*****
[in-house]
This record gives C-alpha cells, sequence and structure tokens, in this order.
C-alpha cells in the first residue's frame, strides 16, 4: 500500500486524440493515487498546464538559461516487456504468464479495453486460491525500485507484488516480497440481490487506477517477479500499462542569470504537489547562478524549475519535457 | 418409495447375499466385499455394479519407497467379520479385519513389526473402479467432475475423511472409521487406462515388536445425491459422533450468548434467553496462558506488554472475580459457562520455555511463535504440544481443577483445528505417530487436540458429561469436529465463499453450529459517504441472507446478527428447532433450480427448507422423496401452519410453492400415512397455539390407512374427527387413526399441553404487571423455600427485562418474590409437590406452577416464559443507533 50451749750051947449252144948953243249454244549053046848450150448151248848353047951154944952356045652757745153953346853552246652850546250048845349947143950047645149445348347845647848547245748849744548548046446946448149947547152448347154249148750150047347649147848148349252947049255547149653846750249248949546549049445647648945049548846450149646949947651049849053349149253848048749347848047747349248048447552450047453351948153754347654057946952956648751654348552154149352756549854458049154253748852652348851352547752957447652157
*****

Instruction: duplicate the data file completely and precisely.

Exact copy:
[in-house]
This record gives C-alpha cells, sequence and structure tokens, in this order.
C-alpha cells in the first residue's frame, strides 16, 4: 500500500486524440493515487498546464538559461516487456504468464479495453486460491525500485507484488516480497440481490487506477517477479500499462542569470504537489547562478524549475519535457 | 418409495447375499466385499455394479519407497467379520479385519513389526473402479467432475475423511472409521487406462515388536445425491459422533450468548434467553496462558506488554472475580459457562520455555511463535504440544481443577483445528505417530487436540458429561469436529465463499453450529459517504441472507446478527428447532433450480427448507422423496401452519410453492400415512397455539390407512374427527387413526399441553404487571423455600427485562418474590409437590406452577416464559443507533 50451749750051947449252144948953243249454244549053046848450150448151248848353047951154944952356045652757745153953346853552246652850546250048845349947143950047645149445348347845647848547245748849744548548046446946448149947547152448347154249148750150047347649147848148349252947049255547149653846750249248949546549049445647648945049548846450149646949947651049849053349149253848048749347848047747349248048447552450047453351948153754347654057946952956648751654348552154149352756549854458049154253748852652348851352547752957447652157